One of the social influences of American women writers in the late 19th and early 20th centuries was the rise of feminism as they began questioning the role of women in the Victorian age. The Victorian era started with the reign of England's Queen Victoria in 1837 and lasted until her death in 1901; the Victorian era significantly influenced America as well as England. Many of the women writers of the late 19th and early 20th centuries were raised during and wrote during the Victorian era and began rebelling against the "insufferable" social limitations placed on Victorian women. Among them were writers like Kate Chopin (Loyalo University New Orleans, "Kate Chopin"). Much of Kate Chopin's work can be seen as rebellion against the roles of women outlined by Victorian society, and she voices her rebellion by creating characters who appear like the ideal Victorian woman and juxtaposing those characters with characters who are the exact opposite of the ideal. We can see such a juxtaposition in her novel titled The Great Awakening, in which Madame Ratignolle exemplifies the model Victorian woman by constantly reminding Edna of her duties as a wife and mother, while Edna represents the exact opposite in her rebellion against her roles as a mother and wife.
As time progressed, farther into the 20th century near the start of World War I, women writers became even more experimental in their feminist approach to writing. Women like Gertrude Stein approached such topics as having affairs and lesbianism, all influenced by prevalent theories of psychology, just as many works from the Realist literary movement were influenced by psychology (Georgetown University, "Gertrude Stein (1874-1946)").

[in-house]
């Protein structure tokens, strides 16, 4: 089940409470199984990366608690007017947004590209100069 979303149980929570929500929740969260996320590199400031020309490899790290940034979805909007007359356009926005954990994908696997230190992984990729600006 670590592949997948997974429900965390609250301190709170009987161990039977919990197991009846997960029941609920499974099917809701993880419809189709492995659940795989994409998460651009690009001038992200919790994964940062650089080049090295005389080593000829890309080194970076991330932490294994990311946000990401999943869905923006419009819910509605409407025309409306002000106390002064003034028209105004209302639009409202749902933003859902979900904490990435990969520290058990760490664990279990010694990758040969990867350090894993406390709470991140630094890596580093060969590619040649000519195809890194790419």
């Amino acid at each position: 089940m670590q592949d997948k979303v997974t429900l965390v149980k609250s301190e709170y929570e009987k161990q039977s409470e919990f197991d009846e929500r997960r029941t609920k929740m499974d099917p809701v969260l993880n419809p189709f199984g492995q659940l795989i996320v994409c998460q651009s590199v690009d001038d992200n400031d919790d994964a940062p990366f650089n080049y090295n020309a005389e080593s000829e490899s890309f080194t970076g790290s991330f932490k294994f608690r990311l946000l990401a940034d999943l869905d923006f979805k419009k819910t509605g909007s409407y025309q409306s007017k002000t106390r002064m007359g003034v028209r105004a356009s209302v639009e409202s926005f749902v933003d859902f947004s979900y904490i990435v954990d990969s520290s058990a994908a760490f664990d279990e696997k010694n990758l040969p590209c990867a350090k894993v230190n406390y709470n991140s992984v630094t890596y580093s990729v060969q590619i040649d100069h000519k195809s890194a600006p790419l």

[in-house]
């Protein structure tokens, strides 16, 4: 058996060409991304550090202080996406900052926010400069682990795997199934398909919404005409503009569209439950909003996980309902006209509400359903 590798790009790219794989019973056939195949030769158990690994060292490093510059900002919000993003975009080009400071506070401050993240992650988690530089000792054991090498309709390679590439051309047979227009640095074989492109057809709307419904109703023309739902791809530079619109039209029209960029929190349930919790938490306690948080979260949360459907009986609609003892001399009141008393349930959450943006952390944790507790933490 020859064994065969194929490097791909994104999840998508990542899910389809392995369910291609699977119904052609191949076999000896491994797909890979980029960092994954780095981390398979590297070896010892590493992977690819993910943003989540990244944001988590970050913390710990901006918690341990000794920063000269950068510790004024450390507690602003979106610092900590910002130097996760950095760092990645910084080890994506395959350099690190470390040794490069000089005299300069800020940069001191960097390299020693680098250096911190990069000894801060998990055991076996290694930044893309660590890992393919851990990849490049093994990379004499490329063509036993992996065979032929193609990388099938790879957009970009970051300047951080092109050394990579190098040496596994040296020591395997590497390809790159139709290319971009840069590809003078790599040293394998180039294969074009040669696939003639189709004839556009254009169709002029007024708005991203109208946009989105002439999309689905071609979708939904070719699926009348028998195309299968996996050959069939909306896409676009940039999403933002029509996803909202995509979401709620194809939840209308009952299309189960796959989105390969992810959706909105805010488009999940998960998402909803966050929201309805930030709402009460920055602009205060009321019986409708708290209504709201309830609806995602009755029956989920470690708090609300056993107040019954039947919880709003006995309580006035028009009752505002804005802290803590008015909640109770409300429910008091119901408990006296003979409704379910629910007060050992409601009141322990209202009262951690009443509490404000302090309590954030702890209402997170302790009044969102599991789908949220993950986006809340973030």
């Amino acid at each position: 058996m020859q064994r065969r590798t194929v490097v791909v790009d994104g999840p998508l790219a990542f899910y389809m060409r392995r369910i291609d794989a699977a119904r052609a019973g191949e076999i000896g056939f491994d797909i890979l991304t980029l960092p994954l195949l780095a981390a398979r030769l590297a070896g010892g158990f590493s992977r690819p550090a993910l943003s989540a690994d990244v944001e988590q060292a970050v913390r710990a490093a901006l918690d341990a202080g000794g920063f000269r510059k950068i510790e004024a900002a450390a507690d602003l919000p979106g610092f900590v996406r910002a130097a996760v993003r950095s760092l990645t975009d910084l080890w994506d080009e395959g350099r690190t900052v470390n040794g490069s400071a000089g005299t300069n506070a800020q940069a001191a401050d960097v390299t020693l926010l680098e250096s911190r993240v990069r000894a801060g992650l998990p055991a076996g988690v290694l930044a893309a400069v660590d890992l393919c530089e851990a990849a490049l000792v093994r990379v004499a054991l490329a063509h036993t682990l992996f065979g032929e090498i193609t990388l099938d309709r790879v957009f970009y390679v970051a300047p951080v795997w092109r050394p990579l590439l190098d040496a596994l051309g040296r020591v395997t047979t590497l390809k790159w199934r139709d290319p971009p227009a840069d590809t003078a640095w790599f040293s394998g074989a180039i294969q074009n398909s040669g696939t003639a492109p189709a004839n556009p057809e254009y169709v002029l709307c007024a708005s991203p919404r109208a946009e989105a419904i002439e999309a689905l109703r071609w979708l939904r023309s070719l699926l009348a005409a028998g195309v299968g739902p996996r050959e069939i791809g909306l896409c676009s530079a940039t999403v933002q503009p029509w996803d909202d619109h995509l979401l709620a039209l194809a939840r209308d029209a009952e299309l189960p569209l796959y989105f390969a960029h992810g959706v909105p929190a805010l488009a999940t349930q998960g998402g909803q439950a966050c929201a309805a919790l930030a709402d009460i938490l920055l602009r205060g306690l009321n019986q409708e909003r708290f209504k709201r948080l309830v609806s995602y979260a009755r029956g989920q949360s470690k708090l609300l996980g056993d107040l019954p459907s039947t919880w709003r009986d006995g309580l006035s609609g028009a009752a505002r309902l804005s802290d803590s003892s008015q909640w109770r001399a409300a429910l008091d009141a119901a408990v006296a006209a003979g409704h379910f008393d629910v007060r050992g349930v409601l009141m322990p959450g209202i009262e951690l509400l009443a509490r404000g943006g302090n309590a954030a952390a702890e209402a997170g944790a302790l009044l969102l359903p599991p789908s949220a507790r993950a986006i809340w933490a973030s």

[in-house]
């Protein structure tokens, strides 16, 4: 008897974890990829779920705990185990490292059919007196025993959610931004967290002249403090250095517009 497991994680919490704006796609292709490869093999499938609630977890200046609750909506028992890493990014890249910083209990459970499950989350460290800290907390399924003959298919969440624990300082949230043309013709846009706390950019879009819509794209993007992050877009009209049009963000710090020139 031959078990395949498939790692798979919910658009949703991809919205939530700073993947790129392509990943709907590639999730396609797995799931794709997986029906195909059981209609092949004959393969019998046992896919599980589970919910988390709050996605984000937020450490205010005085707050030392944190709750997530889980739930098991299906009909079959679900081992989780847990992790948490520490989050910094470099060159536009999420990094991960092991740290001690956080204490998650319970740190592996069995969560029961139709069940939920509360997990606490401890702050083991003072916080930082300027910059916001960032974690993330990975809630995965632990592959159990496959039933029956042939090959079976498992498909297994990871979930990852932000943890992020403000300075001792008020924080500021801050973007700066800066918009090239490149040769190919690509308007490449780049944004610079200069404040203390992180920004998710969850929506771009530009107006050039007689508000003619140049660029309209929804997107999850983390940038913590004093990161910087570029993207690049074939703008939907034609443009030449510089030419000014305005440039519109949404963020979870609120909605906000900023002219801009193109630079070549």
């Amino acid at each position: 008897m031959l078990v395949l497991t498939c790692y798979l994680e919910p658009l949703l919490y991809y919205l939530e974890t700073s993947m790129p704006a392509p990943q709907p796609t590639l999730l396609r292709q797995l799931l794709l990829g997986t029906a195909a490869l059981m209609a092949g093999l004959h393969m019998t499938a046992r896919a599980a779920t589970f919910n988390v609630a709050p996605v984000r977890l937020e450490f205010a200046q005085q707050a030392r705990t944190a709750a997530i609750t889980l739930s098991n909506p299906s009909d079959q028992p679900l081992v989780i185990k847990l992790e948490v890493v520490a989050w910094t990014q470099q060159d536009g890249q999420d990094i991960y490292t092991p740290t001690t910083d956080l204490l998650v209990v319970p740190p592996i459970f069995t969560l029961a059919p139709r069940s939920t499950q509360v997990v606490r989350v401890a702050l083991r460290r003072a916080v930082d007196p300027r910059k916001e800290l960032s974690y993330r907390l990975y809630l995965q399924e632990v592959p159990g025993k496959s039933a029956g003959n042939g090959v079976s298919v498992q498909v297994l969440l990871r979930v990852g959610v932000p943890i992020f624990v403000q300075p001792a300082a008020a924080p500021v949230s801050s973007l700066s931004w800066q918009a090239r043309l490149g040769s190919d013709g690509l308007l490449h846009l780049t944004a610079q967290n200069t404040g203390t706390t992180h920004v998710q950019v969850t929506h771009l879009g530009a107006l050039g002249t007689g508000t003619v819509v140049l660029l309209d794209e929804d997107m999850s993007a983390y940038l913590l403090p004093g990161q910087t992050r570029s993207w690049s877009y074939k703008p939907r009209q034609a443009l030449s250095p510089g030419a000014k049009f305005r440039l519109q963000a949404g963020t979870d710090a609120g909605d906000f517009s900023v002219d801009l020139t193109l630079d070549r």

I think that one of the most important social factors that influenced American women writers coming out of the Civil War was the emergence of industrialization and its implications. The nation's movement from farms to factories carried significant social realities that impacted American women writers. Conformity and a life devoted to commercial endeavors were significant social factors arising out of this process of industrialization.
Such ideas can be seen in American women writers of the time period. The poetry of Emily Dickinson examines what it means to be alone and how this casts an impression on the individual's view of themselves, the world, and their place in it. In the writings of Kate Chopin, there is a critique of conformity and blind acceptance of social constructions, particularly in the way women are viewed and view themselves. In works like Little Women, Louisa May Alcott presents how women can create their own consciousness, and how their thoughts can constitute an entire narrative. In each setting, the conformity brought about as a result of Industrialization and commercial advancement played a vital role in crafting the approaches of American women writers between 1865 and 1912.